The Coast Guard, which was leading the investigation, hadn't given up the search early Friday for those missing from the rig, which went up in flames Tuesday night about 41 miles from the mouth of the Mississippi River.
Four who made it off safely were still on a boat operating one of several underwater robots being used to assess whether the flow of oil could be shut off at a control valve on the sea floor, said Guy Cantwell, spokesman for rig owner Transocean Ltd.
Coast Guard Rear Adm. Mary Landry said crews saw a 1-mile-by-5-mile rainbow sheen of what appeared to be a crude oil mix on the surface. There wasn't any evidence crude was coming out after the rig sank, she said, but officials weren't sure what was going on underwater.
At the worst-case figure of 336,000 gallons a day, it would take more than a month for the amount of crude oil spilled to equal the 11 million gallons spilled from the Exxon Valdez in Alaska's Prince William Sound.
A turn in winds and currents might send oil toward fragile coastal wetlands -- nurseries for fish and shrimp and habitat for birds.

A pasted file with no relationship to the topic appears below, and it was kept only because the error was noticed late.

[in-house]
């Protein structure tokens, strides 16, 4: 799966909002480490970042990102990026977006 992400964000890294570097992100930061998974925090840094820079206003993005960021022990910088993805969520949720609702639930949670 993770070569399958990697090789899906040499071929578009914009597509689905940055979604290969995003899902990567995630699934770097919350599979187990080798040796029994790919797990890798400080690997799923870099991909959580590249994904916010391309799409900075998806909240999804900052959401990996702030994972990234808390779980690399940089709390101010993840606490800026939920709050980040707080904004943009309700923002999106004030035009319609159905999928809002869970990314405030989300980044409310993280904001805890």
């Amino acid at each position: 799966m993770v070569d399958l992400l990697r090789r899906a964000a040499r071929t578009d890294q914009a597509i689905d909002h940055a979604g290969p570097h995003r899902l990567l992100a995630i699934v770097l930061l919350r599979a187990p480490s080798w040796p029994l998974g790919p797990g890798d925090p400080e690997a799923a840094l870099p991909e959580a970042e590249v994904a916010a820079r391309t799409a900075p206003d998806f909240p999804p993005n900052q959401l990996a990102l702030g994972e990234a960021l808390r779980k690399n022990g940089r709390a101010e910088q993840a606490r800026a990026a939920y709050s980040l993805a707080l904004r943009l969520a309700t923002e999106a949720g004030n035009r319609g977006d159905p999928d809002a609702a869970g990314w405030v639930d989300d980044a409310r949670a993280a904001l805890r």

"As you get closer to shore, you get richer and richer marine habitats, and also get the potential for long-term exposure," Helton said.
Animals at sea will be briefly exposed to the oil when the slick passes over, but when it hits land, it sticks, he said.
To prevent that, the Marine Spill Response Corp., an energy industry cleanup consortium, brought seven skimmer boats to suck oily water from the surface, four planes that can scatter chemicals to disperse oil, and 500,000 feet -- 94.6 miles -- of containment boom.
Another 500,000 feet of boom were on the way, BP spokesman Tom Mueller.
"Right now we are over-responding with resources to manage the potential spill here," he said. "We will be well-prepared to manage whatever comes."
He said 6,000 feet, about 1.1 mile, of boom was in the water by Thursday evening.
While this was happening on the surface, robots tethered to ships nearly a mile above the sea floor sent back video of the damage so crews can decide whether a shutoff valve called a blowout preventer can be closed.
Authorities don't know whether the rig sank to the bottom -- or, if it did, whether it hit the blowout preventer, Lt. Cdr. Cheri Ben-Iesau said.
"It didn't sink catastrophically. It kind of settled into the water" and may still have some buoyancy, she said.
If the valve is too badly damaged to cut off the flow of oil, a nearby rig a safe distance from the broken well will drill a new hole intersecting the one that blew wild. Then heavy fluid called "kill fluid" will be pumped in to plug it, said Scott D. Dean, a BP spokesman.